Where's the Art?
In a November 16, 1938 memo, the Procurement Division’s Section of Fine Arts proposed that 1% of the total cost of the building project be reserved for murals and sculpture. This had become the standard for many New Deal era project including the recently completed Federal Triangle buildings. However, the Architect of the Treasury was hesitant to commit funding for artwork, stating that there was no room in the budget. Eventually, funding was found and a program of exterior reliefs and interior murals was carried out for the Social Security Building.
As the subsidiary component, the Railroad Retirement Building received no interior artistic decoration. Its sculptural program was limited to two relief sculptures designed by Robert Kittredge and located over the central doorways at the two principal (C Street) entrances. Kittredge’s contract for the panels, entitled “Railroad Retirement Employment” and “Railroad Retirement,” was awarded on December 1, 1939; the total fee was $2,800.
Robert Yates Kittredge (1910-2003) was born in Cairo, Egypt to a playwright and newspaper foreign correspondent. He spent most of his youth in New York City and began his art training early. At the age of nine, he was a sculptor’s apprentice in New York and, at 14, attended the Pennsylvania Academy for the first of two summers. He returned to New York to work in sculpture studios for three years and then studied for two winters at the Munich Academy. Other works for the Section of Fine Arts included sculptures for the U.S. Post Office in Flagstaff, Arizona and the Post Office and Forestry Building in Springerville, Arizona.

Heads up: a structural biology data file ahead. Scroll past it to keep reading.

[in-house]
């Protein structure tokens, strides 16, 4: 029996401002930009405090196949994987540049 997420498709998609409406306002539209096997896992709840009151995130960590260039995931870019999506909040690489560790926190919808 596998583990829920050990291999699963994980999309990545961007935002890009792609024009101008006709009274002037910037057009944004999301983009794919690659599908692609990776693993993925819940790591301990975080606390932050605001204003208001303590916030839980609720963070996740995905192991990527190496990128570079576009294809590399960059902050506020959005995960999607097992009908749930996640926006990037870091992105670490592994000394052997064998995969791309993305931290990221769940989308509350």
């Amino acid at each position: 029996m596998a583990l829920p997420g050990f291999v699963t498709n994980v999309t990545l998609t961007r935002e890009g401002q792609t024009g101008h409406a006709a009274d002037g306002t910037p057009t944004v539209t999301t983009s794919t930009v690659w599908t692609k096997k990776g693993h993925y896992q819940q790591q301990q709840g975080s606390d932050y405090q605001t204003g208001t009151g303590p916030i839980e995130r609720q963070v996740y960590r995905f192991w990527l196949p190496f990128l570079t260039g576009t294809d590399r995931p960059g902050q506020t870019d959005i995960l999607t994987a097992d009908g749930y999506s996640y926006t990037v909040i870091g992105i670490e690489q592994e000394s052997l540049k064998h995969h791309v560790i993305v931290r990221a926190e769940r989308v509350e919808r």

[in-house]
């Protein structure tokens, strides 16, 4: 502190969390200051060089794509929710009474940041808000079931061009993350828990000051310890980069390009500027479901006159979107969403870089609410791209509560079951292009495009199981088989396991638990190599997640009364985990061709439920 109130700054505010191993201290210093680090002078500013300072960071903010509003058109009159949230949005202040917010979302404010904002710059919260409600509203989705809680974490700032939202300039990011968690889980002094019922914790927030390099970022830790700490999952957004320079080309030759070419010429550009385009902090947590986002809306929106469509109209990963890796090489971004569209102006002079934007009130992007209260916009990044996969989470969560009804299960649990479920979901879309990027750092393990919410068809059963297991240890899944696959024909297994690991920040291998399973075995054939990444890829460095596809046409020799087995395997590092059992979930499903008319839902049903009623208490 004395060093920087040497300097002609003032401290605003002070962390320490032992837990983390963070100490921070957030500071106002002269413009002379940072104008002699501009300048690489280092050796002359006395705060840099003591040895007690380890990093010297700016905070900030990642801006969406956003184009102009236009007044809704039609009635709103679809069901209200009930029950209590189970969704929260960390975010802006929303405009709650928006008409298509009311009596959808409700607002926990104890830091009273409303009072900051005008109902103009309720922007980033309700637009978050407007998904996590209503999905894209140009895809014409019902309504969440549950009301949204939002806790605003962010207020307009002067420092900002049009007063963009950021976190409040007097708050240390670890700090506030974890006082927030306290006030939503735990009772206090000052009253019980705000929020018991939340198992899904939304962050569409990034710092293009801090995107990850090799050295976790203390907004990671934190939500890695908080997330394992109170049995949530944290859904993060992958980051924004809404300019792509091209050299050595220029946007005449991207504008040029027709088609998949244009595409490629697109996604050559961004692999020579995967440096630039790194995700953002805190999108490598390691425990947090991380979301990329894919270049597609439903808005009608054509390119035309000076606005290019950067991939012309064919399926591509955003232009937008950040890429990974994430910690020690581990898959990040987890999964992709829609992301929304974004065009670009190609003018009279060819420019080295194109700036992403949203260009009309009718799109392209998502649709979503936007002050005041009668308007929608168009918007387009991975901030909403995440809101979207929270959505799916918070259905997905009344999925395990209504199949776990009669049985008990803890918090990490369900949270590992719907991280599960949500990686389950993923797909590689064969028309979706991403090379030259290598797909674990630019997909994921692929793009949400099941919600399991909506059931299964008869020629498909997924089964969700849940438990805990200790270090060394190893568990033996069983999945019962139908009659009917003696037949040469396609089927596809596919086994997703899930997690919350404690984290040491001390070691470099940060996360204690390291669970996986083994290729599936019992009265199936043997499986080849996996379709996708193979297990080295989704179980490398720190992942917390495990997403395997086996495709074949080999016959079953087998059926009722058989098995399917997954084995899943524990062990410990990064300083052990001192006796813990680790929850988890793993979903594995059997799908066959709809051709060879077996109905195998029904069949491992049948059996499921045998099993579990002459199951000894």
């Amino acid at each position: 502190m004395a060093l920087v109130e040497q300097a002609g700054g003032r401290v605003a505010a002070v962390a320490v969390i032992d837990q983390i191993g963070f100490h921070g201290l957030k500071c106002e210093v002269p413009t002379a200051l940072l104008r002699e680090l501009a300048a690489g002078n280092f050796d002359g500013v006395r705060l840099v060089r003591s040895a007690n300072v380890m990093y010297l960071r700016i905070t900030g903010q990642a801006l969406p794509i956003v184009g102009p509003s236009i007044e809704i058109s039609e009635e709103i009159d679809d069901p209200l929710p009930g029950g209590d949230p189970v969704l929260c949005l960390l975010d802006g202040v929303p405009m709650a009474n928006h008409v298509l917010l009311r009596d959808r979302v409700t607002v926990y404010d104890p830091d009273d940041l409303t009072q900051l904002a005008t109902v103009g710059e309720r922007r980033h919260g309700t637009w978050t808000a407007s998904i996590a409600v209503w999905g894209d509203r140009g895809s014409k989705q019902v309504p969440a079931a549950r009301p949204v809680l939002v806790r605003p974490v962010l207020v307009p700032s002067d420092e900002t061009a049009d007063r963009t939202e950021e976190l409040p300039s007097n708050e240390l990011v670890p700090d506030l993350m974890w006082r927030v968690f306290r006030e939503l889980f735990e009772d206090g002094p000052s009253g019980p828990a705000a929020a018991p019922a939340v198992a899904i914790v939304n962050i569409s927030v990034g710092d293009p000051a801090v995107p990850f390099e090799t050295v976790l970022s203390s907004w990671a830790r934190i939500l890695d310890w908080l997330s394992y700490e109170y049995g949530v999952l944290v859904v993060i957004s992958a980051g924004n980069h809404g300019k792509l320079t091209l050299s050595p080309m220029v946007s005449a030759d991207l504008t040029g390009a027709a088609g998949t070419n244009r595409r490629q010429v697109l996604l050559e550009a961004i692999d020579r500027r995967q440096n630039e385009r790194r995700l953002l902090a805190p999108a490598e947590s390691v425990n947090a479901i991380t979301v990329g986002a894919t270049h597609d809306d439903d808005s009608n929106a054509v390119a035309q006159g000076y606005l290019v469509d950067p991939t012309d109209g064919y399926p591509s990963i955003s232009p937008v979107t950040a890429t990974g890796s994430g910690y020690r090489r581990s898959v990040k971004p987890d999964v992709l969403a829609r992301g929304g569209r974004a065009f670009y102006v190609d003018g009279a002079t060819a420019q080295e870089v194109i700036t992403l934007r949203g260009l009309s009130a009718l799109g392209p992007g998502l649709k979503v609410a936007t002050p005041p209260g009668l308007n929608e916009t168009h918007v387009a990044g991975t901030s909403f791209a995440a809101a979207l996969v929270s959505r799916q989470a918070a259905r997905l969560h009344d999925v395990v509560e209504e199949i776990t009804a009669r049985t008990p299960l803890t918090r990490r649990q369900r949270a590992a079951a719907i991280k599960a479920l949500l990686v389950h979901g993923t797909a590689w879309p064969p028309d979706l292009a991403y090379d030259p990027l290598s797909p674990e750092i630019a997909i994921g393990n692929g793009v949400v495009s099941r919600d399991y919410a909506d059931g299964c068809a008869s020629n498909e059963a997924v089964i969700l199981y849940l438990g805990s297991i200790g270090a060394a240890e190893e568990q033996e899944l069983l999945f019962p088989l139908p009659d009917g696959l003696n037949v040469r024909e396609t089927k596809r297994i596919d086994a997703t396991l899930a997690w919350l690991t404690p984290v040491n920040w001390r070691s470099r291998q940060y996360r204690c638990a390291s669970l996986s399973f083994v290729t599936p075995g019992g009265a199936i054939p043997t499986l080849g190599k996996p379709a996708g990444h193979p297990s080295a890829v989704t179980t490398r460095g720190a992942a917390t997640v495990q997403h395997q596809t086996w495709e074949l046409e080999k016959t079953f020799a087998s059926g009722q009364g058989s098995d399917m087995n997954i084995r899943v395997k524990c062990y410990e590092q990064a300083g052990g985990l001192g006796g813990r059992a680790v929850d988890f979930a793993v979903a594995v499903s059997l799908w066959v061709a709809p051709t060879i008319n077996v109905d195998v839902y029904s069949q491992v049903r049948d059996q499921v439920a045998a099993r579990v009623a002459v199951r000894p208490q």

New Deal Art Programs
During the New Deal era, the U.S. Government administered four separate art projects that operated from 1933 to 1943. The projects produced thousands of paintings, sculpture, and works on paper.
Public Works of Art Project (PWAP), 1933-1934: The Public Works of Art Project was the first federal art project for artists. Artists were on payrolls and received weekly salaries.
The Section of Fine Arts (The Section), 1934-1943: Originally called the Section of Painting and Sculpture, the Section of Fine Arts awarded commissions to artists through competitions. The primary objective was to secure the best quality artwork for installation into public buildings.
Treasury Relief Art Project (TRAP), 1935-1938: Though it was under the supervision of the Treasury Department, the Treasury Relief Art Project employed artists to create paintings and sculptures for existing federal buildings.
Works Progress Administration, Federal Art Project (WPA/FAP), 1935-1942: The Federal Art Project was the largest of the New Deal art programs in both its scope and the number of artists employed.
These four programs produced thousands of works of art from 1933 to 1943. In 1934, the federal government began loaning or allocating the moveable artworks created under the New Deal art programs to public agencies and nonprofit institutions. The U.S. General Services Administration (GSA) is the federal agency that is responsible for inventorying these loaned artworks. For site-specific works permanently installed in federal buildings, such as large murals and sculpture, GSA acts as the direct steward, overseeing the care of this important national cultural resource.
GSA Fine Art Collection
The GSA Fine Arts Program manages the collection of fine art found throughout executive branch federal buildings in order to ensure its safety, accessibility, preservation, and appropriate use in order to enhance and promote high-quality work environments for federal agencies and the public they serve. The Fine Arts Collection is one of our nation's oldest and largest public art collections. It consists of permanently installed and moveable mural paintings, sculptures, architectural or environmental works of art, and works on paper dating from 1850 to the present. These civic works of art are in federal buildings and courthouses across the United States. In addition, more than 20,000 small moveable New Deal works of art are on long-term loan to museums and other nonprofit institutions. Maintained by GSA as a part of our national and cultural heritage, the Fine Arts Collection serves as a reminder of the important tradition of individual creative expression.